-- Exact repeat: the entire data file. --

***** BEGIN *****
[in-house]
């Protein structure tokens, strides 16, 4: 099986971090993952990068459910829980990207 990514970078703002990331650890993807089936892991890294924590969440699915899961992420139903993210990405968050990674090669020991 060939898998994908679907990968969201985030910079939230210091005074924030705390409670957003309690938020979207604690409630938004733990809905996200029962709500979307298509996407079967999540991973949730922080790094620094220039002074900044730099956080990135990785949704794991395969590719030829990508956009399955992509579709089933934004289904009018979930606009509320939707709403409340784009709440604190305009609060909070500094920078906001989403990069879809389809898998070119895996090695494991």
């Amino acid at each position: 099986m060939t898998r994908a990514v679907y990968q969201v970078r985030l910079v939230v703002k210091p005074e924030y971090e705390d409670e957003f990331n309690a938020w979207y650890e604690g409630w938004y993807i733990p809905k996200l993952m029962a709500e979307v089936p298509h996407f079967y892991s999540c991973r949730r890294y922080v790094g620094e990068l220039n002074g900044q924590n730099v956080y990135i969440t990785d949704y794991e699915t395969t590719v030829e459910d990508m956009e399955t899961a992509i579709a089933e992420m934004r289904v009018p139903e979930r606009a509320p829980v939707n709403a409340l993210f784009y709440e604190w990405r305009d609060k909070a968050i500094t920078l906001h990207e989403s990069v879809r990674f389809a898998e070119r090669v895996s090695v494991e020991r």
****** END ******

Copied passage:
[in-house]
């Protein structure tokens, strides 16, 4: 099986971090993952990068459910829980990207 990514970078703002990331650890993807089936892991890294924590969440699915899961992420139903993210990405968050990674090669020991 060939898998994908679907990968969201985030910079939230210091005074924030705390409670957003309690938020979207604690409630938004733990809905996200029962709500979307298509996407079967999540991973949730922080790094620094220039002074900044730099956080990135990785949704794991395969590719030829990508956009399955992509579709089933934004289904009018979930606009509320939707709403409340784009709440604190305009609060909070500094920078906001989403990069879809389809898998070119895996090695494991």
């Amino acid at each position: 099986m060939t898998r994908a990514v679907y990968q969201v970078r985030l910079v939230v703002k210091p005074e924030y971090e705390d409670e957003f990331n309690a938020w979207y650890e604690g409630w938004y993807i733990p809905k996200l993952m029962a709500e979307v089936p298509h996407f079967y892991s999540c991973r949730r890294y922080v790094g620094e990068l220039n002074g900044q924590n730099v956080y990135i969440t990785d949704y794991e699915t395969t590719v030829e459910d990508m956009e399955t899961a992509i579709a089933e992420m934004r289904v009018p139903e979930r606009a509320p829980v939707n709403a409340l993210f784009y709440e604190w990405r305009d609060k909070a968050i500094t920078l906001h990207e989403s990069v879809r990674f389809a898998e070119r090669v895996s090695v494991e020991r």